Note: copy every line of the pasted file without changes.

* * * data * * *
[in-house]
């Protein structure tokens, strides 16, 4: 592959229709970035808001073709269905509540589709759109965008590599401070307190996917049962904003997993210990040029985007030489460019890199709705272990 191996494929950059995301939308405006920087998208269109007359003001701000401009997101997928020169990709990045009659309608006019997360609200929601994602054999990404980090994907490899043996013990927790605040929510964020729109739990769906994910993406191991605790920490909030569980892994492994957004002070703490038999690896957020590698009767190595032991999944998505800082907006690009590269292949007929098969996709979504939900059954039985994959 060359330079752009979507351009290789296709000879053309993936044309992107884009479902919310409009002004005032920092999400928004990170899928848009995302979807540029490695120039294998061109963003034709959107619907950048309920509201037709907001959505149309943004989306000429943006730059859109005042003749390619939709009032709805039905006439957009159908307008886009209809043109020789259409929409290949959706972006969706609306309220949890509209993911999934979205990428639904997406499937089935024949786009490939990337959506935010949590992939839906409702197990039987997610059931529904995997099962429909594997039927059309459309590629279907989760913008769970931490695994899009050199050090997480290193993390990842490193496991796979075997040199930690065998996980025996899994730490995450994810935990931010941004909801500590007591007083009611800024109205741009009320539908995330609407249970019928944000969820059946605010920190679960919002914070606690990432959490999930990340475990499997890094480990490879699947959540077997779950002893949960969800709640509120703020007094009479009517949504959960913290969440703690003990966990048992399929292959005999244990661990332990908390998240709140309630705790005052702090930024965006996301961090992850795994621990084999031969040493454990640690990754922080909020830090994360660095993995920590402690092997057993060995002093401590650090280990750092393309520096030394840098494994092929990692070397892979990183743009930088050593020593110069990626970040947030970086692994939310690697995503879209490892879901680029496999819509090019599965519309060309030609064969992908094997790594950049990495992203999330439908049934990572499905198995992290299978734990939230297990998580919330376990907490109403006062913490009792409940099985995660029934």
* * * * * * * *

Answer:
[in-house]
């Protein structure tokens, strides 16, 4: 592959229709970035808001073709269905509540589709759109965008590599401070307190996917049962904003997993210990040029985007030489460019890199709705272990 191996494929950059995301939308405006920087998208269109007359003001701000401009997101997928020169990709990045009659309608006019997360609200929601994602054999990404980090994907490899043996013990927790605040929510964020729109739990769906994910993406191991605790920490909030569980892994492994957004002070703490038999690896957020590698009767190595032991999944998505800082907006690009590269292949007929098969996709979504939900059954039985994959 060359330079752009979507351009290789296709000879053309993936044309992107884009479902919310409009002004005032920092999400928004990170899928848009995302979807540029490695120039294998061109963003034709959107619907950048309920509201037709907001959505149309943004989306000429943006730059859109005042003749390619939709009032709805039905006439957009159908307008886009209809043109020789259409929409290949959706972006969706609306309220949890509209993911999934979205990428639904997406499937089935024949786009490939990337959506935010949590992939839906409702197990039987997610059931529904995997099962429909594997039927059309459309590629279907989760913008769970931490695994899009050199050090997480290193993390990842490193496991796979075997040199930690065998996980025996899994730490995450994810935990931010941004909801500590007591007083009611800024109205741009009320539908995330609407249970019928944000969820059946605010920190679960919002914070606690990432959490999930990340475990499997890094480990490879699947959540077997779950002893949960969800709640509120703020007094009479009517949504959960913290969440703690003990966990048992399929292959005999244990661990332990908390998240709140309630705790005052702090930024965006996301961090992850795994621990084999031969040493454990640690990754922080909020830090994360660095993995920590402690092997057993060995002093401590650090280990750092393309520096030394840098494994092929990692070397892979990183743009930088050593020593110069990626970040947030970086692994939310690697995503879209490892879901680029496999819509090019599965519309060309030609064969992908094997790594950049990495992203999330439908049934990572499905198995992290299978734990939230297990998580919330376990907490109403006062913490009792409940099985995660029934």